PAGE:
The constantly changing environment is challenging for institutions and accreditors alike and while we like to talk about what we have seen and experienced, we must continue to monitor the forecast.
Weather is always a source of great conversation and stories. Just like the weather, the patterns of higher education are changing. Some events are predictable like the changing of the seasons and at times we find ourselves navigating through rough weather.
There are several interesting issues developing on the horizon including the disaggregation of services, expectations for institutional and student success, and direct assessment.
The Higher Learning Commission (HLC) recently revised its Criteria for Accreditation and clearly set out expectations that institutions are responsible for providing “high quality education wherever and however” delivered.
We then went on to explain that this includes all campuses and locations, modalities (including distance delivery), dual credit, and contractual or consortial arrangements.
While the disaggregation of services is reshaping the role of many institutions, we expect that faculty retain responsibility for the curriculum regardless of how it is delivered. Faculty or instructors with subject matter expertise should be integral in the oversight and approval of curriculum even when an institution develops a relationship with a contractual partner.
When discussing the term “success” I often wonder if we are talking about institutional or student success. Students are mobile.
They earn credits across institutions and utilize many modalities along the cycle.
An organization can document that a student completed a program of study while enrolled at the institution, but there may be several institutions that awarded credits to the student.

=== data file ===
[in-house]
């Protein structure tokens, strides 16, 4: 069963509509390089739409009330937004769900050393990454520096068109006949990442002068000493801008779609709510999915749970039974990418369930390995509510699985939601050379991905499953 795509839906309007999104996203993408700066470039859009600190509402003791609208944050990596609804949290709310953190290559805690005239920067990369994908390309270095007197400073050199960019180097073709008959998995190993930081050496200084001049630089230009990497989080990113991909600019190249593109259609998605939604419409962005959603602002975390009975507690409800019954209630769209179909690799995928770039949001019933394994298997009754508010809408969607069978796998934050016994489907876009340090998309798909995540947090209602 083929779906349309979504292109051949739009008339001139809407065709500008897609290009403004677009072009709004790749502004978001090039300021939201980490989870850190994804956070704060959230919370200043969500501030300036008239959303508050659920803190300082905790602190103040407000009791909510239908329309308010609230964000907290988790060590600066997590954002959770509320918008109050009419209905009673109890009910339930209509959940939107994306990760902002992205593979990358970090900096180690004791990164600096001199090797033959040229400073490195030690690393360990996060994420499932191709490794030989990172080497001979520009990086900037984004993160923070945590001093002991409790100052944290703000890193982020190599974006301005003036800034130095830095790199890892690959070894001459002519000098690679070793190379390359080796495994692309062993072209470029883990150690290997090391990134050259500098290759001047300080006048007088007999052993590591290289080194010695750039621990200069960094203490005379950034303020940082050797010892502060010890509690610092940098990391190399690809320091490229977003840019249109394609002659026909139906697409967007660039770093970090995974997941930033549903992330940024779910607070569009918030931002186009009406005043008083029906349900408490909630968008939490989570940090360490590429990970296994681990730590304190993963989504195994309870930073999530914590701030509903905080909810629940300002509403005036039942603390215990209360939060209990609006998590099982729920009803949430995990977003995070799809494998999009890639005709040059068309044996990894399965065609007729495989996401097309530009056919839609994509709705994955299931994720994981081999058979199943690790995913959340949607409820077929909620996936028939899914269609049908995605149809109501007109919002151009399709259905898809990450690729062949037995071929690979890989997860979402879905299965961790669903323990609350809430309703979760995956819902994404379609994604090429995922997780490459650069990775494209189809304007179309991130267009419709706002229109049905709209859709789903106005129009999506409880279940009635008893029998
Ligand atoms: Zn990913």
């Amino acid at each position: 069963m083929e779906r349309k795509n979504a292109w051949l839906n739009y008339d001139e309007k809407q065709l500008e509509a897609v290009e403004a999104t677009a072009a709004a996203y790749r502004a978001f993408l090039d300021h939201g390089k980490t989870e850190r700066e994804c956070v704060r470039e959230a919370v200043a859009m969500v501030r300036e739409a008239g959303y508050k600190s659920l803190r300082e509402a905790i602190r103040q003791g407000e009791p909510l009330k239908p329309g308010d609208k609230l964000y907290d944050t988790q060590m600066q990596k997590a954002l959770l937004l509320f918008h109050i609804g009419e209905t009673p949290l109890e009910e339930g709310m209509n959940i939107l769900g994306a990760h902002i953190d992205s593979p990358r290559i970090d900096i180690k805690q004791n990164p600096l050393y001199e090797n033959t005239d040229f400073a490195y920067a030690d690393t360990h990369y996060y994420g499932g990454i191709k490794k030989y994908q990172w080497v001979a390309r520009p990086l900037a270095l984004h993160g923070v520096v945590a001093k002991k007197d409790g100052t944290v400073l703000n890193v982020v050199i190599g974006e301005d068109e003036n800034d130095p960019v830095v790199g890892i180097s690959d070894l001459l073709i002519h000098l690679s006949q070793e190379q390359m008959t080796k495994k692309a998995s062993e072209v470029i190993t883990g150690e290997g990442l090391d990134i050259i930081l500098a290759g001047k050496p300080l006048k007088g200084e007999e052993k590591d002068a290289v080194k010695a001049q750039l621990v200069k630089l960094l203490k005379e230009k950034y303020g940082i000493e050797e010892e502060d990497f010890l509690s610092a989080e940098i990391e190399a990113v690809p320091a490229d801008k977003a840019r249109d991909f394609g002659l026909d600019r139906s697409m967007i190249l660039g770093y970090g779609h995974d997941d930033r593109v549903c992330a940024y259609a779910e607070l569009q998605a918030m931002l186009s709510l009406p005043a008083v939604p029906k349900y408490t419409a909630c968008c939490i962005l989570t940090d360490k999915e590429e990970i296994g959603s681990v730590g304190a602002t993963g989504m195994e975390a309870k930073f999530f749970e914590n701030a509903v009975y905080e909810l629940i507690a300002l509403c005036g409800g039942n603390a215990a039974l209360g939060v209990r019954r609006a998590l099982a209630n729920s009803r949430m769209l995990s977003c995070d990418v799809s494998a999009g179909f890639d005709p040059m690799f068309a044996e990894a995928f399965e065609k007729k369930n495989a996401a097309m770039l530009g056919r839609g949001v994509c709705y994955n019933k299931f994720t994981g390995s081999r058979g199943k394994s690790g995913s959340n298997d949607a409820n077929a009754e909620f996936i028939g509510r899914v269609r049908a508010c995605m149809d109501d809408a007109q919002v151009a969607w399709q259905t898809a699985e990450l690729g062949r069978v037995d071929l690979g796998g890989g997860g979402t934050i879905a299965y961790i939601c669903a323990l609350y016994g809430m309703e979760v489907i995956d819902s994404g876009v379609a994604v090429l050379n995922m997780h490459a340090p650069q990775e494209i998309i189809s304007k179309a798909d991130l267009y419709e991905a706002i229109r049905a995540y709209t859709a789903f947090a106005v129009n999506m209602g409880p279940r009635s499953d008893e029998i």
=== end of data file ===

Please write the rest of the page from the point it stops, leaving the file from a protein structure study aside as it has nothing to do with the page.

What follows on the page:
Should this achievement be considered institutional success only by the institution awarding the degree? Should all other involved institutions also be able to consider the completion as success?
The 2012 National Student Clearinghouse Research Center Signature Report “Completing College: A National View of Student Attainment Rates” noted that approximately 22.4 percent of students did not earn a degree at the first institution they attended.
A deeper analysis of the data indicated that 23.6 percent of traditional aged students and 34.1 percent of students who began at two-year institutions completed degrees a different institution than where they started.
Many institutions are beginning to incorporate data analytics into their decision processes and the WCET PAR project is one example of how datasets shared by a group of institutions can provide insight into factors of success across targeted groups of students in order to improve persistence and completion.
On the other hand, student success is achieved when they meet personal goals. It may be a few courses or an entire degree, but they often have difficulty identifying institutional programs and services that will support their needs.